Japanese-Soviet/Russian Relations since 1945: Difficult Peace

Japanese-Soviet/Russian Relations since 1945: Difficult Peace

Japanese-Soviet/Russian Relations since 1945: Difficult Peace

Japanese-Soviet/Russian Relations since 1945: Difficult Peace

Synopsis

Kimie Hara explores the problems underlying foreign policy decision-making between Japan and Russia since 1945, including the infamous "Northern Territories dispute.

Excerpt

As the new century approaches, Japan is going through a turbulent period in which some of her most entrenched political and economic institutions and practices are increasingly being questioned. The financial crisis which began in the latter half of 1997 affected most of the so-called ‘tiger economies’ of East and Southeast Asia, and did not spare Japan. The collapse of several important Japanese financial institutions signalled both that the system was in crisis but also that the Government was no longer willing or able to rescue ailing institutions. The sense of crisis quickly dulled the lustre of the ‘Asian model’ in the eyes of the world’s media, but it also concentrated minds within Japan on the task of reforming the system. The extent to which the system needed reforming remained a matter of sharp dispute, but a consensus was emerging that many entrenched practices deriving from the immediate post-war period of the ‘economic miracle’ needed to be radically rethought. As of July 1998, the extent and timescale of the desired revolution remains in doubt. Defeat of his party in the Upper House on 12th July forced the resignation of the Prime Minister, but whether this would accelerate or retard reform remained in doubt. Elements of the old regime seemed to be falling apart, but the shape of the new was still but dimly discernable.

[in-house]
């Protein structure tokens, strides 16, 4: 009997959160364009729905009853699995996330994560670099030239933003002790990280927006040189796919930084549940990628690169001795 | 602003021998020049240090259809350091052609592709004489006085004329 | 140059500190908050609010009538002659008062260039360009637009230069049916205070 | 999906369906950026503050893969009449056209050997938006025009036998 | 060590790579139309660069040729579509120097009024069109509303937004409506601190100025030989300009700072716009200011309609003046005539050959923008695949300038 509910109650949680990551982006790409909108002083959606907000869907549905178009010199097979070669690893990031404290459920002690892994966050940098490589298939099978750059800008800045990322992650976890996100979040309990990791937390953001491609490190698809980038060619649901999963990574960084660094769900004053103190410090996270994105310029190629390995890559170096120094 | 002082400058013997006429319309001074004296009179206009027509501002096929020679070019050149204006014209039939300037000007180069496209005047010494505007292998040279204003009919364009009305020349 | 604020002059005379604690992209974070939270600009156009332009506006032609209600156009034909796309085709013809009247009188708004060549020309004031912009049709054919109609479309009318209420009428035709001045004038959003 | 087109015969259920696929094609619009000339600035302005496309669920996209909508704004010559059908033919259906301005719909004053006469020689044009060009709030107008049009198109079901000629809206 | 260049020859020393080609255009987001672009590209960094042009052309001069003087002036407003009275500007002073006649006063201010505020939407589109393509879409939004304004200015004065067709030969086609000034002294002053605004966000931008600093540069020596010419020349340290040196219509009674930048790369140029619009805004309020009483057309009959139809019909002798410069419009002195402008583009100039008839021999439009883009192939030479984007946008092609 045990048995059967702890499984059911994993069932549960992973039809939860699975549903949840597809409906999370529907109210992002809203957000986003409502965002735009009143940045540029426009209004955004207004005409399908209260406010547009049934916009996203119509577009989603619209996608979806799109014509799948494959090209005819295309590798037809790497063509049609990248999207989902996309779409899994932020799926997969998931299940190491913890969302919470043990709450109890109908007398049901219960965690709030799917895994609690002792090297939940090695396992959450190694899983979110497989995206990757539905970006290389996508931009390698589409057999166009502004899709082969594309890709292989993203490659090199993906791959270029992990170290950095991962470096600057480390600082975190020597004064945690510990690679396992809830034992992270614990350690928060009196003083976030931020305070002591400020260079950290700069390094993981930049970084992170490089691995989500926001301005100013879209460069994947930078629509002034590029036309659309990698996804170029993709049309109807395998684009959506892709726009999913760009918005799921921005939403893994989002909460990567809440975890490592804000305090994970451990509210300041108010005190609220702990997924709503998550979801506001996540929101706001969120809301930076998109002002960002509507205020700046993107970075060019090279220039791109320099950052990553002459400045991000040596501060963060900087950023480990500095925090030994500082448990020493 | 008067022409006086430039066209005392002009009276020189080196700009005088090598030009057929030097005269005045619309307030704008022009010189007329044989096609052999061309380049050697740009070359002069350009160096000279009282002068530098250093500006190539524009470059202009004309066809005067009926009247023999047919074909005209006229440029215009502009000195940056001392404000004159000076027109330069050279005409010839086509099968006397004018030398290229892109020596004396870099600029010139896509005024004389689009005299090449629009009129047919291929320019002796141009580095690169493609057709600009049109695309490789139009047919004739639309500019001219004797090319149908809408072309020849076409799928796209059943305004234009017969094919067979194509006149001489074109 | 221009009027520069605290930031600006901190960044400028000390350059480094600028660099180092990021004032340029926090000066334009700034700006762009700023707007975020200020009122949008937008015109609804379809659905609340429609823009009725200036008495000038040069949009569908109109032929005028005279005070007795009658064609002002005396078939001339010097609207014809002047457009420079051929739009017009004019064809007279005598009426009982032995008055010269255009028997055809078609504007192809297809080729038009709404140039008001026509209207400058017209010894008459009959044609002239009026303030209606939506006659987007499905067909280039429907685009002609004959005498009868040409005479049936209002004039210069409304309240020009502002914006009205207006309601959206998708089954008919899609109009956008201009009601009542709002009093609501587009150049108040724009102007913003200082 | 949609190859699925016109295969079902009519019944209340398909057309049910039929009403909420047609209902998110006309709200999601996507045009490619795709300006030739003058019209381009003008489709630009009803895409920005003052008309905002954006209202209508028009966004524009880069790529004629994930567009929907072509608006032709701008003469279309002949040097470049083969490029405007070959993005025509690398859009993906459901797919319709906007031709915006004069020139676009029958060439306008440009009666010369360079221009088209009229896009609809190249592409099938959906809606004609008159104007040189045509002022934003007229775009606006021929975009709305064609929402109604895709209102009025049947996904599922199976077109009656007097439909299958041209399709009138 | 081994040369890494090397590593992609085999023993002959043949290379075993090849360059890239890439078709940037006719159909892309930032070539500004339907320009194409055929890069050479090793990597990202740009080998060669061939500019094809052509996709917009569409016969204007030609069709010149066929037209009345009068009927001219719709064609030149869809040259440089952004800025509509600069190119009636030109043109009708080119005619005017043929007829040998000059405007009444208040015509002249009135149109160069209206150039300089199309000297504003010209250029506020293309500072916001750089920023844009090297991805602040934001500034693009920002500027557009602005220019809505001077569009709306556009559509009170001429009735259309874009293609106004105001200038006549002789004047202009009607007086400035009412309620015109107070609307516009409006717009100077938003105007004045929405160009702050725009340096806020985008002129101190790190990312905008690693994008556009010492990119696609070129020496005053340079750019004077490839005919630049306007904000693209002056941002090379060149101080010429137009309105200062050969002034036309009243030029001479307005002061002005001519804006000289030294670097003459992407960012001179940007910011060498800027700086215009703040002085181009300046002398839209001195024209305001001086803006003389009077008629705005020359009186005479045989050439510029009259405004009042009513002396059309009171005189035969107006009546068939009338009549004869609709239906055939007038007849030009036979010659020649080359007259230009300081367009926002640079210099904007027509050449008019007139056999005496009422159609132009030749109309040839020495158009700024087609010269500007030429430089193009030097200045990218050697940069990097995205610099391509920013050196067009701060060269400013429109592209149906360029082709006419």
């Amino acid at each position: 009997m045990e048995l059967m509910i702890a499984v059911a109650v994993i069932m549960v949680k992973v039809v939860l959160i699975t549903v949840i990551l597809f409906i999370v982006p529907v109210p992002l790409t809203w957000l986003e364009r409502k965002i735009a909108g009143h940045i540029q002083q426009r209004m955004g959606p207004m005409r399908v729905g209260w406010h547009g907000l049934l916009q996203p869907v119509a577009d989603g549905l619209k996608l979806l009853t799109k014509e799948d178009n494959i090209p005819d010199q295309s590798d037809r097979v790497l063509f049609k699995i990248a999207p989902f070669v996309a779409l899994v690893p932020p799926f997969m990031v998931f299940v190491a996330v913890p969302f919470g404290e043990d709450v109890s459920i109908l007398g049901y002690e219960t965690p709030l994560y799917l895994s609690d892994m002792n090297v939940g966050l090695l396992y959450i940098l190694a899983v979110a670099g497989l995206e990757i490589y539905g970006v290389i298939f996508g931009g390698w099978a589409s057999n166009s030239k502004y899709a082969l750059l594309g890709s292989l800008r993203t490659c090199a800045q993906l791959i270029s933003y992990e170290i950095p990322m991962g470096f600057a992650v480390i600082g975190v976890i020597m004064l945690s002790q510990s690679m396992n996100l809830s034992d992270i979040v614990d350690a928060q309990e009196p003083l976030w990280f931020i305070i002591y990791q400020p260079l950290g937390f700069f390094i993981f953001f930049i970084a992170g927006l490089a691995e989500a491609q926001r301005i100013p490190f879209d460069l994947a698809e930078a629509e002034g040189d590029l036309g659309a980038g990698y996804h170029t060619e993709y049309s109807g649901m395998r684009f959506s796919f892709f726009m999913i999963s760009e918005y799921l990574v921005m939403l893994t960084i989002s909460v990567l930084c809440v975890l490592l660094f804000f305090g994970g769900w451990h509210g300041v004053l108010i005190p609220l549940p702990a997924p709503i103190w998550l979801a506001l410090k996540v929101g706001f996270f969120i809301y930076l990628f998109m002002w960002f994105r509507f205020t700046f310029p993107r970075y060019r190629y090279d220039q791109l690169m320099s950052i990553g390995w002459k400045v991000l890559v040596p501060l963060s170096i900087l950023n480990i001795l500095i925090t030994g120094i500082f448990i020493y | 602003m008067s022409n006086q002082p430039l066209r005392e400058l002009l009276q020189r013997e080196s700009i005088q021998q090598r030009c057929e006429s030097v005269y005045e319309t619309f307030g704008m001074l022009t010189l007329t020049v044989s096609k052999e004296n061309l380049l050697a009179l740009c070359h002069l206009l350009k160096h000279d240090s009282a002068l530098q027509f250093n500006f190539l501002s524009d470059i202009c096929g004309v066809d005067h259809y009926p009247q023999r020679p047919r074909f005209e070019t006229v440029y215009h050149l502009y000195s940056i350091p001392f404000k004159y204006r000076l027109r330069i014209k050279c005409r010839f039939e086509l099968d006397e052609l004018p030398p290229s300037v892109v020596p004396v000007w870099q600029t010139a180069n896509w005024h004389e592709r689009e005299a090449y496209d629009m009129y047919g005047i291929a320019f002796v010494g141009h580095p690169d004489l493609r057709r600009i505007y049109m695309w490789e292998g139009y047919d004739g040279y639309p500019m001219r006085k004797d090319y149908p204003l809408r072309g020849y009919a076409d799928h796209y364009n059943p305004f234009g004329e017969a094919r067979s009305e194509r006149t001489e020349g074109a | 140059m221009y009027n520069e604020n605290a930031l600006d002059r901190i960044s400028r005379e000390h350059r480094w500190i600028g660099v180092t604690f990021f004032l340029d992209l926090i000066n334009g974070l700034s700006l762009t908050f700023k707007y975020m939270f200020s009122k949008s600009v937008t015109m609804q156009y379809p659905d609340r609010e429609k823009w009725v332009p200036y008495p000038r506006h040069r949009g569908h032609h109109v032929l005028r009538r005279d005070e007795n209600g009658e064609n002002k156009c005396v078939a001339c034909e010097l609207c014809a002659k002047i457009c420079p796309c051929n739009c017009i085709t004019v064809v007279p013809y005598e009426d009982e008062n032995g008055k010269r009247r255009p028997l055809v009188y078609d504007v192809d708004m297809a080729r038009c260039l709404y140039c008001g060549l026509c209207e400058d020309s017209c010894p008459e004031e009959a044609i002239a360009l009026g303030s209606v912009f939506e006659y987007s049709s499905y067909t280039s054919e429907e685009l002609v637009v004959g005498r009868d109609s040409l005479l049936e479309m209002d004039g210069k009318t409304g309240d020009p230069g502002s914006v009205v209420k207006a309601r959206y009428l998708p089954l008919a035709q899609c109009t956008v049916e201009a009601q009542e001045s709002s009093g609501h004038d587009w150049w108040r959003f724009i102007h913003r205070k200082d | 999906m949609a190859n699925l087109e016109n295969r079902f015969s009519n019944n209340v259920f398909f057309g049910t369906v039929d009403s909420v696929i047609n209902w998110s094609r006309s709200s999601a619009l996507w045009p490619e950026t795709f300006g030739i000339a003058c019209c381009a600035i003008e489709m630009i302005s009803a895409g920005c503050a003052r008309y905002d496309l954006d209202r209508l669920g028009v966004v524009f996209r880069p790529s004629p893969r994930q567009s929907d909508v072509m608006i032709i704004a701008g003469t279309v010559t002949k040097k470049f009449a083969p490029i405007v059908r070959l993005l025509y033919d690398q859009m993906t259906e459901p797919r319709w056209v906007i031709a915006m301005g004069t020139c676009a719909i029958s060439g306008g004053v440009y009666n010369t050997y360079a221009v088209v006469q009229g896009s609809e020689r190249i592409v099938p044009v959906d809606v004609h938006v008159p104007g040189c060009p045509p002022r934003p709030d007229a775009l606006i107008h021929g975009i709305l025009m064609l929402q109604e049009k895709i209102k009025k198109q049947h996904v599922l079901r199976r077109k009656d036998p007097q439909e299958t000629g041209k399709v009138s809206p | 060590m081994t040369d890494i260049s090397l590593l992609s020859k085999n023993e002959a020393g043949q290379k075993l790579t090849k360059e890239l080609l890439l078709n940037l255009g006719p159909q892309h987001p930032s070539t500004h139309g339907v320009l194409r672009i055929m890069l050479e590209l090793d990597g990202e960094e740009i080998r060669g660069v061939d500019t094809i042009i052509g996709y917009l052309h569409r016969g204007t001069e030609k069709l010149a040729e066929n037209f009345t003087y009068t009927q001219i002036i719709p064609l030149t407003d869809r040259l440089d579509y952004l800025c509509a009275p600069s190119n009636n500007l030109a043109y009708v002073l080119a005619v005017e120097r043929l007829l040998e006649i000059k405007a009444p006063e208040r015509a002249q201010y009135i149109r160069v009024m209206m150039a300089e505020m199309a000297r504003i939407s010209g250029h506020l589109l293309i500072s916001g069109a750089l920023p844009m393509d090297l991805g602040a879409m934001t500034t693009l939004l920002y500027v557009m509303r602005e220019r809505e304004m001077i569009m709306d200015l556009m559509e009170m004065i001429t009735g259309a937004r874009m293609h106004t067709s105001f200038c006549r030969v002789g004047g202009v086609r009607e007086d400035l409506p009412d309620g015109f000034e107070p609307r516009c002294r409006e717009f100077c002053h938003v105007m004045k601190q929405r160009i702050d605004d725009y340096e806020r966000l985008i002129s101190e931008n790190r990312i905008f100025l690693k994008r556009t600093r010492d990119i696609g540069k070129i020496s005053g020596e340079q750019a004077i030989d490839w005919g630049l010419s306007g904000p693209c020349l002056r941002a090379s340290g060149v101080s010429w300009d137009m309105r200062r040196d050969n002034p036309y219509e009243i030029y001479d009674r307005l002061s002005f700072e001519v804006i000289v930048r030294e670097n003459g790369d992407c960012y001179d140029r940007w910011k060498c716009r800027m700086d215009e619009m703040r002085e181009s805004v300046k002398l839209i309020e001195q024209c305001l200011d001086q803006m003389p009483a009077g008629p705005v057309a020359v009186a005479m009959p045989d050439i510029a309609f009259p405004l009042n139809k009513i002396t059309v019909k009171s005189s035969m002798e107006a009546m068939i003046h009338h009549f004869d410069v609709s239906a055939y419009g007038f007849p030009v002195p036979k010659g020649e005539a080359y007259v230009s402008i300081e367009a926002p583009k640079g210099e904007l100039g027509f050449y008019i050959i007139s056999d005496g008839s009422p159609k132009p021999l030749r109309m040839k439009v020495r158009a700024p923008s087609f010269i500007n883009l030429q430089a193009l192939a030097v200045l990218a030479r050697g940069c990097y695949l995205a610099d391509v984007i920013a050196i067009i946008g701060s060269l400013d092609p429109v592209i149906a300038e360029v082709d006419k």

Reading the world’s press in the aftermath of the financial crisis, one could well have formed the impression that East Asia (including Japan) was heading for collapse and that the world could safely direct its attention elsewhere, notably to the dynamic and successful market economies of North America and Europe. Such an impression, however, would have been greatly exaggerated. Japan and its surrounding region remained a zone of intense economic production and interaction, resourceful and dynamic. Though there was a financial crisis, the economy remained massive in size and diversity, retaining great economic power both regionally and globally. Radical reform was needed, but historical experience suggested that the capacity of Japan to reform itself—even though it might take some while— . . .

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